Sea King squeezes through Museum’s Doors
With help from the Ministry of Defence, the Maritime Museum in Falmouth today installed its biggest object to date as part of its forthcoming Search & Rescue exhibition – a 6 tonne Sea King helicopter. The helicopter which is 70ft long and 16ft high had just 1½ inches of clearance through the Museum’s doors. The helicopter is painted the aircraft in the combined livery of both the Royal Navy and RAF Search and Rescue colours – something which has never been done or seen before.
The National Maritime Museum Cornwall’s new Search & Rescue exhibition is just weeks away from opening. A key feature of the exhibition, which recognises the efforts of the various maritime rescue forces who work together to save lives along the coastline of the UK, is a Royal Navy Sea King helicopter loaned to the Museum by the Ministry of Defence. Retired from service with the introduction of the Merlin Mk1 helicopter, it had been stored at a depot awaiting disposal. However, thanks to the MOD, the Royal Navy, RAF, AgustaWestland and Vector Aerospace, the Sea King now has a new lease of life.
The helicopter not only has a new home and a new role but also a new coat of paint thanks to the generous assistance of AgustaWestland. The skilled technicians at Vector Aerospace have painted the aircraft in the combined livery of both the Royal Navy (red and grey) and RAF (yellow) Search and Rescue colours to recognise the contribution that the Armed Forces have made to Search and Rescue throughout the UK.
Ray Edwards, Managing Director at AgustaWestland says: “The Sea King remains the mainstay of the UK Search and Rescue helicopter service and AgustaWestland is proud to be responsible for keeping them flying 365 days a year. We are also pleased to support this major exhibition which will highlight the lifesaving work carried out on a daily basis by search and rescue helicopters and the aircrew that fly them.”
Prior to her forthcoming new role as a hands-on interactive within the Museum, this Sea King had a long and distinguished career in the Royal Navy. Her first flight was on 15 April 1970 and she served in the Falklands War, operating with other Sea Kings on the afternoon of 8 June 1982 when three bombs hit the RFA Sir Galahad. The ship was heavily laden with Welsh Guardsman and with significant casualties the Sea Kings worked together to winch the injured.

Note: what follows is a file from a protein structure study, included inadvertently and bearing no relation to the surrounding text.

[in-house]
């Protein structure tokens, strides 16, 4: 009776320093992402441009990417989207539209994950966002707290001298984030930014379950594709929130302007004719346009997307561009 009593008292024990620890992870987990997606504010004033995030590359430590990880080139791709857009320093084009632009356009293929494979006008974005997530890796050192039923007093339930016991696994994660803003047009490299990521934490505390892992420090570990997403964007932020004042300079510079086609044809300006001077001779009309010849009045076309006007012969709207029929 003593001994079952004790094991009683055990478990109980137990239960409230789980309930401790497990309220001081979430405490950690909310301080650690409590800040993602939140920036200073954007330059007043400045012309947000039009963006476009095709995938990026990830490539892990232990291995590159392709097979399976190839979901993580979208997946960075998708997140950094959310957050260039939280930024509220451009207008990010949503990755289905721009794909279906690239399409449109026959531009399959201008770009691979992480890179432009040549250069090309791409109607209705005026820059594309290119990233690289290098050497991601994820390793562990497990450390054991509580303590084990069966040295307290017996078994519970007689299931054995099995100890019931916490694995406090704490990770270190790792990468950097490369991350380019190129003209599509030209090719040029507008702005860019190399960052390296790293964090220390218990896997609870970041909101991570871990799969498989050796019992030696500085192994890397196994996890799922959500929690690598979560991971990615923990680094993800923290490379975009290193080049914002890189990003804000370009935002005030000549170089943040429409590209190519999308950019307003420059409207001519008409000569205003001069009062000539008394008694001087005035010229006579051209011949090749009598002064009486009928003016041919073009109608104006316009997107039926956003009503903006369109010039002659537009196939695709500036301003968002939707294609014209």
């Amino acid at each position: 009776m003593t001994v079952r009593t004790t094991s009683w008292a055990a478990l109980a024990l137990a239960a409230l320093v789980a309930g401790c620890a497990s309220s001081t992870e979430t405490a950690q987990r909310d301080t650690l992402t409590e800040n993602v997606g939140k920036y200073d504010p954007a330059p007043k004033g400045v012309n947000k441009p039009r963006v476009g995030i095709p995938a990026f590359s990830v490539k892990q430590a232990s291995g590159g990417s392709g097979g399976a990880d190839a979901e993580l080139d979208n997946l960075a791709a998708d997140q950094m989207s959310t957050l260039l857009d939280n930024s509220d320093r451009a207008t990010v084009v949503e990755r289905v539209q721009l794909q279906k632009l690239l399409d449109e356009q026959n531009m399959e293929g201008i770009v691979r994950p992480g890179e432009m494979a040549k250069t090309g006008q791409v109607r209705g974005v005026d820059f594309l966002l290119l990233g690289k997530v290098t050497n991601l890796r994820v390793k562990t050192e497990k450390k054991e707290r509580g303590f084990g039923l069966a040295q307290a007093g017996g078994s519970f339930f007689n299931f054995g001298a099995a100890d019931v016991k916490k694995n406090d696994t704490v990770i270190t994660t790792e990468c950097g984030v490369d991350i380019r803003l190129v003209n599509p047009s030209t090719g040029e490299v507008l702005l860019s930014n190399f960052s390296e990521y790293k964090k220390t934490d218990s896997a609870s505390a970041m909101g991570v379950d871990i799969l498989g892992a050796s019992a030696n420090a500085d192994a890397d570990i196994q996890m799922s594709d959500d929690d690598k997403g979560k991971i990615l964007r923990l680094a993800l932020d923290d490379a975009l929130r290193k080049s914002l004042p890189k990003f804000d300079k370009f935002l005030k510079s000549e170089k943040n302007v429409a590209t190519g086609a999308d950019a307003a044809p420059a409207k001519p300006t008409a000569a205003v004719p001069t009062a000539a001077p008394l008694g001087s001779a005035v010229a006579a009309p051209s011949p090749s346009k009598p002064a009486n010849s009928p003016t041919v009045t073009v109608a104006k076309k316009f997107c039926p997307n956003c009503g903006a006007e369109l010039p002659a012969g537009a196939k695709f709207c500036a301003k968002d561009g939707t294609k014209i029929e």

Following her time in the Falklands, she served at RNAS Culdrose, with many personnel who are still based there today. Commanding Officer of 771 Naval Air Squadron Lt Cdr Chris ‘Damage’ Canning, who flew in the aircraft when training says: “Here at the Royal Naval Air Station Culdrose we are absolutely delighted to have been able to assist the Maritime Museum in assembling this magnificent exhibition in recognition of the work, both past and present, of the UK’s Maritime Rescue Services. The team at the museum really have done a fantastic job capturing the different organisations that stand ready at a moment’s notice to respond to an unfolding emergency on or around our coastline.”
Ben Lumby, Exhibitions Manager at the Maritime Museum says: “There are a handful of staff and volunteers at the Museum who have developed the installation but behind us are teams of researchers, donors, designers, suppliers, funders…the list is endless. Without them we wouldn’t be able to deliver this exhibition and we wouldn’t be able to commemorate and celebrate the work of the maritime rescue services.
“We can’t thank everyone enough for their time and investment and look forward to opening the doors to the exhibition on Friday 16 March to see how our visitors react to this new, powerful and important exhibition.”
The new Search & Rescue exhibition at National Maritime Museum Cornwall opens on Friday 16 March.
MOD Copyright by PO (Phot) Paul A’Barrow
On call 24 hours a day, every day of the year, 771 Squadron provides Search and Rescue cover across the South West. Squadron members fly across the Cornish Coastline in their red and grey Sea King helicopters on daring rescue missions, saving the lives of many in some of the most hazardous conditions imaginable, often putting their own lives at risk. At 15 minutes notice by day and 45 minutes by night (although they usually get airborne in less), the Squadron is capable of operating within a 200 nautical mile radius of Culdrose. They carry out over 200 rescues a year, ranging from long range medical evacuation from ships at sea, assistance to vessels in distress, to the safe recovery of stranded cliff fallers, swimmers, divers and surfers. The Squadron also helps with hospital-to-hospital transfers, road traffic accidents and assisting the police with aerial searches for missing people.